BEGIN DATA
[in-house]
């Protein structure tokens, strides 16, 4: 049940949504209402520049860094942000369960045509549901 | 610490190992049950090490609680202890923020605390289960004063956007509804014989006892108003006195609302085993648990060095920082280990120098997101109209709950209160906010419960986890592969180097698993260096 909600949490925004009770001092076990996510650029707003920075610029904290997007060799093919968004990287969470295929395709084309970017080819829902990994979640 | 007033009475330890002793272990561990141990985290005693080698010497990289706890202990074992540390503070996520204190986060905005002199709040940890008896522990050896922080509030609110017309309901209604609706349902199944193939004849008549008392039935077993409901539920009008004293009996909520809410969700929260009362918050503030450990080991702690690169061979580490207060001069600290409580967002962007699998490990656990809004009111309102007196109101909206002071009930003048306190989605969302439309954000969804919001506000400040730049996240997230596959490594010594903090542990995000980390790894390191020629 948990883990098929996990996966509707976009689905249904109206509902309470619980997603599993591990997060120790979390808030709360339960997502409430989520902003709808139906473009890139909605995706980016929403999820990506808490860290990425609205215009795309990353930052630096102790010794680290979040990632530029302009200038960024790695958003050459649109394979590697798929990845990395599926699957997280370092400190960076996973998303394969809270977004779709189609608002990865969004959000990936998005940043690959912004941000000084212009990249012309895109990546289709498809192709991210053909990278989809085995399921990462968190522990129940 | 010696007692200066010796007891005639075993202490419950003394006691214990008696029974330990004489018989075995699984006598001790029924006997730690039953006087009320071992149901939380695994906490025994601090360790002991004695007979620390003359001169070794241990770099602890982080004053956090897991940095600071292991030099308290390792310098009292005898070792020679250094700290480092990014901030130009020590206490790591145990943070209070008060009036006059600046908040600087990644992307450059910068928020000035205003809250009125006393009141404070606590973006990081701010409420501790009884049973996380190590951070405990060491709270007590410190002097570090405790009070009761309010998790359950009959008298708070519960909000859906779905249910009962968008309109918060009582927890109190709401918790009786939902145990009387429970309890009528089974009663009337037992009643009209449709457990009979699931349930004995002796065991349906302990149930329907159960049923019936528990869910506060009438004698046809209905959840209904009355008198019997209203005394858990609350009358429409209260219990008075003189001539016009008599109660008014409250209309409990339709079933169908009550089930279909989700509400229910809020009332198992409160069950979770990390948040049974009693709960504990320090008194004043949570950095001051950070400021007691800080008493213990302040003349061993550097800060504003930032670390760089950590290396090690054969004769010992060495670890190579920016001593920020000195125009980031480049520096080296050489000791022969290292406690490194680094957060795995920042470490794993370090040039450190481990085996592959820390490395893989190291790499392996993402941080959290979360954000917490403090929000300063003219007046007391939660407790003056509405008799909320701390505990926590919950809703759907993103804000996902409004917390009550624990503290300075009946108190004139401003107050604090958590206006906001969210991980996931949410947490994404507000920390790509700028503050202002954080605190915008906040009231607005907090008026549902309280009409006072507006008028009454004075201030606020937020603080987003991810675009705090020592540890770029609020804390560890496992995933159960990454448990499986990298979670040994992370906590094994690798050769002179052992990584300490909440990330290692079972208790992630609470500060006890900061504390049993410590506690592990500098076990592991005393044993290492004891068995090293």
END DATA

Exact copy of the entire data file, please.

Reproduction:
[in-house]
């Protein structure tokens, strides 16, 4: 049940949504209402520049860094942000369960045509549901 | 610490190992049950090490609680202890923020605390289960004063956007509804014989006892108003006195609302085993648990060095920082280990120098997101109209709950209160906010419960986890592969180097698993260096 909600949490925004009770001092076990996510650029707003920075610029904290997007060799093919968004990287969470295929395709084309970017080819829902990994979640 | 007033009475330890002793272990561990141990985290005693080698010497990289706890202990074992540390503070996520204190986060905005002199709040940890008896522990050896922080509030609110017309309901209604609706349902199944193939004849008549008392039935077993409901539920009008004293009996909520809410969700929260009362918050503030450990080991702690690169061979580490207060001069600290409580967002962007699998490990656990809004009111309102007196109101909206002071009930003048306190989605969302439309954000969804919001506000400040730049996240997230596959490594010594903090542990995000980390790894390191020629 948990883990098929996990996966509707976009689905249904109206509902309470619980997603599993591990997060120790979390808030709360339960997502409430989520902003709808139906473009890139909605995706980016929403999820990506808490860290990425609205215009795309990353930052630096102790010794680290979040990632530029302009200038960024790695958003050459649109394979590697798929990845990395599926699957997280370092400190960076996973998303394969809270977004779709189609608002990865969004959000990936998005940043690959912004941000000084212009990249012309895109990546289709498809192709991210053909990278989809085995399921990462968190522990129940 | 010696007692200066010796007891005639075993202490419950003394006691214990008696029974330990004489018989075995699984006598001790029924006997730690039953006087009320071992149901939380695994906490025994601090360790002991004695007979620390003359001169070794241990770099602890982080004053956090897991940095600071292991030099308290390792310098009292005898070792020679250094700290480092990014901030130009020590206490790591145990943070209070008060009036006059600046908040600087990644992307450059910068928020000035205003809250009125006393009141404070606590973006990081701010409420501790009884049973996380190590951070405990060491709270007590410190002097570090405790009070009761309010998790359950009959008298708070519960909000859906779905249910009962968008309109918060009582927890109190709401918790009786939902145990009387429970309890009528089974009663009337037992009643009209449709457990009979699931349930004995002796065991349906302990149930329907159960049923019936528990869910506060009438004698046809209905959840209904009355008198019997209203005394858990609350009358429409209260219990008075003189001539016009008599109660008014409250209309409990339709079933169908009550089930279909989700509400229910809020009332198992409160069950979770990390948040049974009693709960504990320090008194004043949570950095001051950070400021007691800080008493213990302040003349061993550097800060504003930032670390760089950590290396090690054969004769010992060495670890190579920016001593920020000195125009980031480049520096080296050489000791022969290292406690490194680094957060795995920042470490794993370090040039450190481990085996592959820390490395893989190291790499392996993402941080959290979360954000917490403090929000300063003219007046007391939660407790003056509405008799909320701390505990926590919950809703759907993103804000996902409004917390009550624990503290300075009946108190004139401003107050604090958590206006906001969210991980996931949410947490994404507000920390790509700028503050202002954080605190915008906040009231607005907090008026549902309280009409006072507006008028009454004075201030606020937020603080987003991810675009705090020592540890770029609020804390560890496992995933159960990454448990499986990298979670040994992370906590094994690798050769002179052992990584300490909440990330290692079972208790992630609470500060006890900061504390049993410590506690592990500098076990592991005393044993290492004891068995090293």